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Sanitation Districts May Bid on Landfills

Revenue: Sale of the system, estimated at $200 million to $300 million, would provide the county with much-needed cash.

February 06, 1996|SHELBY GRAD | SPECIAL TO THE TIMES

FOUNTAIN VALLEY — The Orange County Sanitation Districts is poised next week to submit a formal bid to purchase the county's lucrative landfill system, which is estimated to be worth $200 million to $300 million, agency officials said Monday.

The sale could provide a significant boost to the county by supplying cash needed for bankruptcy recovery efforts. It would also mark by far the largest sale of county assets since the Dec. 6, 1994, bankruptcy.

The sanitation districts' Board of Directors is scheduled to vote on a bid proposal next Monday, more than two months after it entered into exclusive negotiations with the county, said Blake Anderson, the sanitation agency's chief operations officer.

If a bid is made, the Board of Supervisors would likely vote on the matter in late February or early March.

The system, which consists of five operating landfills and about 20 closed sites, is considered one of the county's most valuable assets because of the revenue it generates.

Details of the districts' proposal are still being worked out, but the purchase price will likely be in the range of $300 million, Anderson said.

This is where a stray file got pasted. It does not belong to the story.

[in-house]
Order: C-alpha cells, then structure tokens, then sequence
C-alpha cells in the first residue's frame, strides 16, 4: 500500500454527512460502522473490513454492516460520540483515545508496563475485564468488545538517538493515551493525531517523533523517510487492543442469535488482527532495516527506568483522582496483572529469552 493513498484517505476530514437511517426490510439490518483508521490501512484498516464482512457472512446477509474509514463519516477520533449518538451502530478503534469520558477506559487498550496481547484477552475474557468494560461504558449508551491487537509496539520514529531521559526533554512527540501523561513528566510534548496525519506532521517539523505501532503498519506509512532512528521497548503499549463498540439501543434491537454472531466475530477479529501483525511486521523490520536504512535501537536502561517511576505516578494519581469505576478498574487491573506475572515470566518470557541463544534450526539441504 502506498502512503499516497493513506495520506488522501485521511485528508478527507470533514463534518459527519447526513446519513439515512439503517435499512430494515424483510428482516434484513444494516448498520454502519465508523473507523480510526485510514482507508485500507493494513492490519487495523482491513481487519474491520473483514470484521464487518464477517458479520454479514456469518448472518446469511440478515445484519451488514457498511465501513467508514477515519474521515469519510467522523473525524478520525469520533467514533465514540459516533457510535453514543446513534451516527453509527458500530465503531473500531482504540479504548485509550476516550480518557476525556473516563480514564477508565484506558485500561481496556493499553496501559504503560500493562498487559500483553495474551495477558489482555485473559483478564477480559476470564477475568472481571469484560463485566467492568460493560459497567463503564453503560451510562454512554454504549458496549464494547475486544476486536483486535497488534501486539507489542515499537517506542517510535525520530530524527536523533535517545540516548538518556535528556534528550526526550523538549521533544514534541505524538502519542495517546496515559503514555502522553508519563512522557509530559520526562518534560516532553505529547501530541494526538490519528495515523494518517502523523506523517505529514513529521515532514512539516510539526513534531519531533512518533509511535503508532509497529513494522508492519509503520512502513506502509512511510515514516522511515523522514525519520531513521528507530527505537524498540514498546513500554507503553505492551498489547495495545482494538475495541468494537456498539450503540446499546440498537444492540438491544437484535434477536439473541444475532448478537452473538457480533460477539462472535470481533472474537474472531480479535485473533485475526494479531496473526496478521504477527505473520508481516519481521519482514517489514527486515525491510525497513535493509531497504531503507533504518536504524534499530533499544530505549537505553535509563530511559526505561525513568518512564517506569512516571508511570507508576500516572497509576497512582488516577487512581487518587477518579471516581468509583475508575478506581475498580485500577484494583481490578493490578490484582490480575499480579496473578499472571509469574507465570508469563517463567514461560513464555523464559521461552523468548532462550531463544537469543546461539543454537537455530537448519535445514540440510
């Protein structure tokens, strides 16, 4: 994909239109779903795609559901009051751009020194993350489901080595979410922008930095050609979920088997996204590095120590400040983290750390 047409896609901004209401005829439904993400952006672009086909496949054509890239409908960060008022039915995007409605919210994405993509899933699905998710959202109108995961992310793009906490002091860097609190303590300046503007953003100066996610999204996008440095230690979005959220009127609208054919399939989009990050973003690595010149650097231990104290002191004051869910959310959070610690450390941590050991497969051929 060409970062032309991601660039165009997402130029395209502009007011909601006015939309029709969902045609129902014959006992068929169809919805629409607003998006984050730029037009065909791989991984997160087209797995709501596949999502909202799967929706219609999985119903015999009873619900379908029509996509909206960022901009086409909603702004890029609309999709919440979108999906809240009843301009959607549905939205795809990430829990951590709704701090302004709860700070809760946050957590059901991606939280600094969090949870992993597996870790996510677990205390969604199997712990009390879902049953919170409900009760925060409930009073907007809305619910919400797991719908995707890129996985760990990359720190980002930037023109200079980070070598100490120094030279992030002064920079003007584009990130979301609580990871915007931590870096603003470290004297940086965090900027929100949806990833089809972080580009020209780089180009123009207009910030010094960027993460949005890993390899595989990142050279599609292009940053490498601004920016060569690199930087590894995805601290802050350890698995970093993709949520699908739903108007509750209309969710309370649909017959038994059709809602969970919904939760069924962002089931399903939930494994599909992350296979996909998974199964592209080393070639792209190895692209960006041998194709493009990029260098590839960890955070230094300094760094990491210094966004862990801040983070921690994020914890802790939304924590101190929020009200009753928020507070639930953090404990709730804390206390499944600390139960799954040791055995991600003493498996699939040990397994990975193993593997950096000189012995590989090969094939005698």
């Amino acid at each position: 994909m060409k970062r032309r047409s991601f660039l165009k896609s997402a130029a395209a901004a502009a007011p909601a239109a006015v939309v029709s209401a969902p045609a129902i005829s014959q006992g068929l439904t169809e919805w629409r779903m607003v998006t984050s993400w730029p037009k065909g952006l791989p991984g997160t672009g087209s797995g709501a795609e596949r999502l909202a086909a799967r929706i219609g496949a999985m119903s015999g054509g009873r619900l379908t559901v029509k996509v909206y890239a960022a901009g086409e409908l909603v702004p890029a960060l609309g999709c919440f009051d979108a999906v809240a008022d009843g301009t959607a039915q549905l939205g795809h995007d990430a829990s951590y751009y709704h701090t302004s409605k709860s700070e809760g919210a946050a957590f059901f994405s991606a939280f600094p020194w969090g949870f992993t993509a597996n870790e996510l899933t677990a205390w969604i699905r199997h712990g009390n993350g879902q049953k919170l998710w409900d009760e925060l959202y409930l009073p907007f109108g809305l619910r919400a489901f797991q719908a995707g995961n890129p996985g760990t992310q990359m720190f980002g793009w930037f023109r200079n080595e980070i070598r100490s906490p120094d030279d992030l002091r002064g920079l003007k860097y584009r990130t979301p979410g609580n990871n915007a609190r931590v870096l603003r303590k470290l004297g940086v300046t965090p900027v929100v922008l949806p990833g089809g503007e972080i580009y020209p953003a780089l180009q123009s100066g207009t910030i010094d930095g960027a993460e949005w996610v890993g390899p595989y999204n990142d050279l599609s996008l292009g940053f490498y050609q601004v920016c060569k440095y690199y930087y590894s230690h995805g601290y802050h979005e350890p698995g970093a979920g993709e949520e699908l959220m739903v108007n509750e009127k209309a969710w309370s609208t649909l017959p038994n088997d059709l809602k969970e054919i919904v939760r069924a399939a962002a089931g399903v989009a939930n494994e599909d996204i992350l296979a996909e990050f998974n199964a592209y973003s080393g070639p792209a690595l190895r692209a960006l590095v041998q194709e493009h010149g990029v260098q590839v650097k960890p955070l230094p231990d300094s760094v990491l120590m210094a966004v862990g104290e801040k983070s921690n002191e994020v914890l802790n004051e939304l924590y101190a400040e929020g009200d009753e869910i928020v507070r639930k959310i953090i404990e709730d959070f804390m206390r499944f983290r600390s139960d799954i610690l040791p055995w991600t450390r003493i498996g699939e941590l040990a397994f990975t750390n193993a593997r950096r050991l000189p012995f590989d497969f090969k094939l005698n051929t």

In documents filed in U.S. Bankruptcy Court, the county estimated that the landfill system could generate $15 million a year over 20 years for bankruptcy recovery, or $300 million, Anderson said.

Last year, a League of California Cities report estimated the value of the landfills at about $250 million.

If the deal goes through, Anderson said, the sanitation districts will streamline operations by combining the county's Integrated Waste Management Department with the districts' own staff.

Money saved by merging the two entities could result in a reduction in landfill dumping fees, Anderson added.

"We think we can render some important operational efficiencies," he said.

The sanitation agency, which handles sewer operations, would finance the deal by either borrowing against future landfill revenue or paying the county in installments.

Some county supervisors raised concerns in November when the county entered into exclusive talks with the sanitation districts, saying they would prefer for the private sector to submit bids as well.

But most supervisors said they doubted that a private company would be willing to buy both the profitable operating landfills as well as the closed ones, which require costly maintenance. They also said it makes sense for one government entity to handle both solid and liquid waste.

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